Duff pleaded guilty "blind," without reaching an agreement with prosecutors and without agreeing to cooperate with them.
Facing a trial of as long as two to three months, Duff decided to plead guilty to cut his legal expenses and to win a reduction in his sentence by accepting responsibility, his lawyers said last week.
But prosecutors disputed that Duff truly accepted responsibility with his plea of guilty to 22 counts of mail or wire fraud, six counts of money laundering, three counts of tax fraud and one count each of racketeering and conspiracy, which would have a bearing on his sentencing.
Duff's mother and the other co-defendants are scheduled to go to trial on Jan. 20.
In addition to Duff's mother, William E. Stratton, a Duff confidant and an African-American, is charged with posing as boss of Remedial Environmental Manpower Inc. (R.E.M.), a Duff-run business that won a lucrative minority subcontract from Waste Management of Illinois to operate the city's blue bag recycling program.
Following Duff's guilty plea, a couple of lawyers for co-defendants asked the judge to postpone the trial for a week or so, but she declined
"It looks like we are going to trial," said attorney Joseph Duffy, who is representing Duff's mother. "We'll have to see what happens in the next few days."
With Duff's guilty plea removing him from the trial, his mother and other defendants could choose to make him the bad guy, blaming the fraud on him alone.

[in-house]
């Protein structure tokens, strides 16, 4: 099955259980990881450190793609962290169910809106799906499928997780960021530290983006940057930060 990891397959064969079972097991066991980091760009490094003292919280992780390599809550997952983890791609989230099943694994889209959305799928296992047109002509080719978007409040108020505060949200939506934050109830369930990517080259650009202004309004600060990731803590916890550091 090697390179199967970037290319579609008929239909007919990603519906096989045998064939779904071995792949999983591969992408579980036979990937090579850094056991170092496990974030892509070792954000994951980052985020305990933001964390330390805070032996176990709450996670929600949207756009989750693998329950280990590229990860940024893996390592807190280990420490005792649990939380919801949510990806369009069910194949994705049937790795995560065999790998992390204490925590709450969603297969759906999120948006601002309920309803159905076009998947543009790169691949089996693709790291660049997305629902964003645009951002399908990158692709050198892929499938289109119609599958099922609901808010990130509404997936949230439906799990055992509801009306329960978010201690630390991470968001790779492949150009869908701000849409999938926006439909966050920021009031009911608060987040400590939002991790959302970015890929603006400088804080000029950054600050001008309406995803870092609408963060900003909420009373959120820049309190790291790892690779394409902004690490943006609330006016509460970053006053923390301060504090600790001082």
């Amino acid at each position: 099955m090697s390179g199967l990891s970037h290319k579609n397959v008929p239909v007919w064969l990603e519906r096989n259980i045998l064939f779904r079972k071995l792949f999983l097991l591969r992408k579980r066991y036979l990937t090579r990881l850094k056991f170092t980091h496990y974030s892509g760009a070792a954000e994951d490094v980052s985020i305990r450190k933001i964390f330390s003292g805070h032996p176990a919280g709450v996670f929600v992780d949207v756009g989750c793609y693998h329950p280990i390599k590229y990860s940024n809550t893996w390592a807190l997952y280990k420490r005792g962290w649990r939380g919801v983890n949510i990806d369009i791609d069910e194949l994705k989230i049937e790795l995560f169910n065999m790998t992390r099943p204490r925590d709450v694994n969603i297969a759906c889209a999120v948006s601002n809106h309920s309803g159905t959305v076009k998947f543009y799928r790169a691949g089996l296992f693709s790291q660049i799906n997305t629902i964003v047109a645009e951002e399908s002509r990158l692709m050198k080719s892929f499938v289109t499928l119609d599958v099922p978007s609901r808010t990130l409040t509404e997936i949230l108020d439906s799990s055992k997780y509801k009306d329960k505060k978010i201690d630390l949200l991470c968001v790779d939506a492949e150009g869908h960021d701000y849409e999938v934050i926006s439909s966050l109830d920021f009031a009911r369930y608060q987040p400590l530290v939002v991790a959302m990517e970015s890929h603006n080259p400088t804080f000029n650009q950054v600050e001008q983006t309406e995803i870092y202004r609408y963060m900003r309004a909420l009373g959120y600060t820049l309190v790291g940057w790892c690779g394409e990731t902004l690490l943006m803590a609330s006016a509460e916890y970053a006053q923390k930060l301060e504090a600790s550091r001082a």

Duff is indisputably the central figure in the case--the only defendant charged in all the misconduct.
In addition to setting up the phony women- and minority-business fronts, Duff also pleaded guilty to an insurance-fraud scheme by R.E.M. and another Duff-owned business, Windy City Labor Service Inc., which prosecutors allege cost insurers more than $3 million.
The government alleged that those two Duff businesses misrepresented that the vast majority of their employees were clerical workers to reap huge savings in premiums paid for worker's compensation insurance.
Monday's hearing appeared to get off to a shaky start when Duff hesitated to answer a question from Bucklo about what work he had been doing for the last three years. When he conferred with his lawyers, the judge asked Duff: "You need to ask your counsel about that?"
At times the hearing crawled at a snail's pace, including when prosecutors pressed Duff to be more specific in his admissions about his insider role in the companies.
"They won't take `yes' for an answer," complained Rotert, a Duff lawyer, at one point.
"We keep going in circles here," prosecutor Buvinger said a bit later.
But after three hours, prosecutors had gone count-by-count through the indictment and appeared satisfied that Duff had admitted guilt to each of the 33 counts.
The Duff family has hosted parties attended by Daley and raised campaign funds for the mayor and political allies.
In Daley's years in office, Windy City Maintenance has been hired to clean up city festivals such as Taste of Chicago and to provide janitorial services at the Harold Washington Library, the International Terminal at O'Hare International Airport, Navy Pier, McCormick Place and several police stations.
Patricia Duff's husband, John Duff Jr., once testified on behalf of mob boss Anthony "Big Tuna" Accardo, who faced income-tax fraud charges. The elder Duff later pleaded guilty to embezzling union funds in Chicago and Detroit and spent 17 months in prison. John Duff III, one of James Duff's three brothers, has also been associated with organized crime, according to court records.
Copyright © 2005, Chicago Tribune
IPSN © 1997-2006 All Rights reserved. Not for republication on the
internet without permission.